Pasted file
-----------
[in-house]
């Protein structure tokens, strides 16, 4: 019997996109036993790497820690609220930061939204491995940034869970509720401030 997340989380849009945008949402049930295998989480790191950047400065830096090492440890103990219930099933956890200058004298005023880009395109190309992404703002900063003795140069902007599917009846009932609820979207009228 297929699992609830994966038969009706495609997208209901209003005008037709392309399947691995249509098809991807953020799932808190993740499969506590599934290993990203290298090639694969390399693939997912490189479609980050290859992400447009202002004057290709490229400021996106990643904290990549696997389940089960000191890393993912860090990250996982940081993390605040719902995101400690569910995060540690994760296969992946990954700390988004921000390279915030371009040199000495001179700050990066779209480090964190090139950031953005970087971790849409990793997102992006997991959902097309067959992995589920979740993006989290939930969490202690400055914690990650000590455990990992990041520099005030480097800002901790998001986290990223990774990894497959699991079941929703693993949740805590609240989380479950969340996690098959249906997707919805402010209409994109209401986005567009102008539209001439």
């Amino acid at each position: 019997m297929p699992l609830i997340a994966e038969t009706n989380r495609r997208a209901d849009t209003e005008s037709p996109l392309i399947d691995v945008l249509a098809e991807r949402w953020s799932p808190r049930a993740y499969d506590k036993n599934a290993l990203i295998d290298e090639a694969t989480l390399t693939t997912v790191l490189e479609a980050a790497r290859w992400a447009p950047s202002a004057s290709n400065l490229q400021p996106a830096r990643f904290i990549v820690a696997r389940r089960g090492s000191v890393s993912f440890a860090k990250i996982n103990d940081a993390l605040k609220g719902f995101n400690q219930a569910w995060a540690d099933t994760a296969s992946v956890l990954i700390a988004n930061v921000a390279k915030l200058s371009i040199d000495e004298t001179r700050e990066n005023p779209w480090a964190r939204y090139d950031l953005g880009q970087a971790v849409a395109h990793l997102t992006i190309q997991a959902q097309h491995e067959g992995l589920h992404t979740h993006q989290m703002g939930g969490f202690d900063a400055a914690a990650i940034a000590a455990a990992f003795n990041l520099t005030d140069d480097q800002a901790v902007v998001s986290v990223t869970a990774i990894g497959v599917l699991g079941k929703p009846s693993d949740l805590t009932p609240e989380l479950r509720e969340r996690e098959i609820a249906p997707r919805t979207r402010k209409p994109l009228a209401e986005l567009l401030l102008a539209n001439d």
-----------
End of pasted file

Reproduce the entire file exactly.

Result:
[in-house]
């Protein structure tokens, strides 16, 4: 019997996109036993790497820690609220930061939204491995940034869970509720401030 997340989380849009945008949402049930295998989480790191950047400065830096090492440890103990219930099933956890200058004298005023880009395109190309992404703002900063003795140069902007599917009846009932609820979207009228 297929699992609830994966038969009706495609997208209901209003005008037709392309399947691995249509098809991807953020799932808190993740499969506590599934290993990203290298090639694969390399693939997912490189479609980050290859992400447009202002004057290709490229400021996106990643904290990549696997389940089960000191890393993912860090990250996982940081993390605040719902995101400690569910995060540690994760296969992946990954700390988004921000390279915030371009040199000495001179700050990066779209480090964190090139950031953005970087971790849409990793997102992006997991959902097309067959992995589920979740993006989290939930969490202690400055914690990650000590455990990992990041520099005030480097800002901790998001986290990223990774990894497959699991079941929703693993949740805590609240989380479950969340996690098959249906997707919805402010209409994109209401986005567009102008539209001439």
């Amino acid at each position: 019997m297929p699992l609830i997340a994966e038969t009706n989380r495609r997208a209901d849009t209003e005008s037709p996109l392309i399947d691995v945008l249509a098809e991807r949402w953020s799932p808190r049930a993740y499969d506590k036993n599934a290993l990203i295998d290298e090639a694969t989480l390399t693939t997912v790191l490189e479609a980050a790497r290859w992400a447009p950047s202002a004057s290709n400065l490229q400021p996106a830096r990643f904290i990549v820690a696997r389940r089960g090492s000191v890393s993912f440890a860090k990250i996982n103990d940081a993390l605040k609220g719902f995101n400690q219930a569910w995060a540690d099933t994760a296969s992946v956890l990954i700390a988004n930061v921000a390279k915030l200058s371009i040199d000495e004298t001179r700050e990066n005023p779209w480090a964190r939204y090139d950031l953005g880009q970087a971790v849409a395109h990793l997102t992006i190309q997991a959902q097309h491995e067959g992995l589920h992404t979740h993006q989290m703002g939930g969490f202690d900063a400055a914690a990650i940034a000590a455990a990992f003795n990041l520099t005030d140069d480097q800002a901790v902007v998001s986290v990223t869970a990774i990894g497959v599917l699991g079941k929703p009846s693993d949740l805590t009932p609240e989380l479950r509720e969340r996690e098959i609820a249906p997707r919805t979207r402010k209409p994109l009228a209401e986005l567009l401030l102008a539209n001439d």